The Justice Department points out that the agents who stormed the Miami home were armed not only with guns but with a search warrant. But it was not a warrant to seize the child. Elian was not lost, and it is a semantic sleight of hand to compare his forcible removal to the seizure of evidence, which is what a search warrant is for....

END Excerpt

New York Times "On the Web" subscribers can read the whole piece at:

Another usually conservative-bashing liberal icon, Alan Dershowitz, made a similar point on Monday's The Edge on FNC, MRC Communications Director Liz Swasey pointed out to me. On the April 24 show he explained: "They should have gotten a court order. They should have sought to hold the family in contempt. And if the family refused to comply with the court order, then they could have issued contempt citations and arrested the family. But I have a reason why they didn't go for a court order. They didn't go for a court order because they knew they couldn't get one."

Dershowitz predicted, probably all too accurately: "They acted lawlessly. They couldn't get one because the 11th circuit had already turned down their request for a court order, and the family would have argued that giving the child over to the father, at this point, would moot the case in the 11th circuit because, predictably, within a few days, Greg Craig will come out with a hand-scrawled little note from Elian saying he now withdraws his application for asylum."


Though Bob Graham made his charge on ABC's This Week -- that Bill Clinton made a commitment to not seize Elian at night -- the network has yet to mention it on World News Tonight or Good Morning America. Not even his repeating it at a press conference Tuesday motivated World News Tonight producers. Senator Connie Mack raised the charge on Tuesday's The Early Show, but CBS's Jane Clayson soon ended the interview. And the CBS Evening News has also not told its viewers about Graham's recollection.

NBC's Today, however, did press White House Press Secretary Joe Lockhart about it Tuesday morning in this April 25 exchange taken down by the MRC's Geoffrey Dickens:

Matt Lauer: "Let's be honest here. That it's not only Republicans. There are Democrats who are concerned as well. Bob Graham said that he was made a promise by President Clinton. Let's play what he had to say."
Bob Graham on ABC's This Week: "The President of the United States made that commitment to me that there would be no taking of this child at night. I felt that my, the promise that had been made to me had been abrogated. I don't know if the President knew that the decision was being made by lower echelons within his administration. But it was a clear commitment which was violated."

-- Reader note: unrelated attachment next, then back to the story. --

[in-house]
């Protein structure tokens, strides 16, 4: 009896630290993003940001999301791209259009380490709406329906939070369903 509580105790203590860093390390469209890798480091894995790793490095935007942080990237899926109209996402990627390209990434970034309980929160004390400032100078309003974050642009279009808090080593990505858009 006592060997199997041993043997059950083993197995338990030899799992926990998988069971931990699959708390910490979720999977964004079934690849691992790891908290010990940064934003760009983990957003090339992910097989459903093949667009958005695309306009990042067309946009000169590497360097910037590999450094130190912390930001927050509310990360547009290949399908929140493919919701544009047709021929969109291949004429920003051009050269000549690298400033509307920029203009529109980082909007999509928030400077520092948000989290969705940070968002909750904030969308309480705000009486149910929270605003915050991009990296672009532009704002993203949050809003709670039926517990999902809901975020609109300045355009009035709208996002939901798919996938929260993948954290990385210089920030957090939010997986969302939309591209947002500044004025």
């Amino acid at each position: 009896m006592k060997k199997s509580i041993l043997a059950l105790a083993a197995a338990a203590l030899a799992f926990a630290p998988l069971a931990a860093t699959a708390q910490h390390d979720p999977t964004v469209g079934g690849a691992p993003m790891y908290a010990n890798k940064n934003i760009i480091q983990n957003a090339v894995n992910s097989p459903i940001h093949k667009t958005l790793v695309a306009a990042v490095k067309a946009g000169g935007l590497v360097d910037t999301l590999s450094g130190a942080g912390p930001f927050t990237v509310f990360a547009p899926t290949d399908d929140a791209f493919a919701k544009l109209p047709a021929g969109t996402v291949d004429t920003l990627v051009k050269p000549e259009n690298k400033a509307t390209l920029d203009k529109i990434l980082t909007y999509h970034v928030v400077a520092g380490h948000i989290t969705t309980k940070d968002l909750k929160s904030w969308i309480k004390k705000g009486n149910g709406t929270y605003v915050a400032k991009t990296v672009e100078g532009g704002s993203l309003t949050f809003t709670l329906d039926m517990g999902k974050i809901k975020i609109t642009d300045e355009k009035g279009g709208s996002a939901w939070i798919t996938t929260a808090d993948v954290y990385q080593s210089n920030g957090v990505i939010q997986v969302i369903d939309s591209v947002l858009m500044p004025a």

Lauer: "He says that commitment was made at a meeting several weeks ago. What have you found out about that commitment?"
Joe Lockhart: "Well I've talked to the President about this and it was very clear in that meeting that Senator Graham opposed any removal of the boy and still does and I believe that, that's a principled opinion that he has."
Lauer: "What about the President's promise?"
Lockhart: "The President said that we didn't want to do this. That we didn't want to be forced to do this. But unfortunately we were and he didn't make a commitment that we wouldn't go in and remove."
Lauer: "He didn't tell Senator Graham we will not take this boy out of the house in the middle of the night?"
Lockhart: "He did not make a commitment."
Lauer: "Okay so we are not splitting hairs here about middle of night or early predawn raid?"
Lockhart: "No we're not splitting hairs but I'll tell you there is a difference between Senator Graham and some of the Republican leaders that have come out. I have no doubt that he firmly opposes this as the senator from Florida he has every right to do that."

What might have raised even Lauer's suspicion about the definition of "night"? Well, darkness at 4:45am which he called 5am isn't night to Deputy Attorney General Eric Holder. On Sunday's Meet the Press Tim Russert played a clip of an exchange with Holder from a two weeks earlier:
Russert, April 9: "You wouldn't send a SWAT team in the dark of night to kidnap the child, in effect?"
Holder: "No, we don't expect anything like that to happen. We will do what is necessary to reunite father and son, however."

Back on the April 23 show, Russert asked: "Why such a dramatic change in position?
Holder replied: "I'm not sure I'd call it a dramatic change. We waited till five in the morning, just before dawn..."

Oral sex isn't sex and now nighttime darkness before dawn isn't night.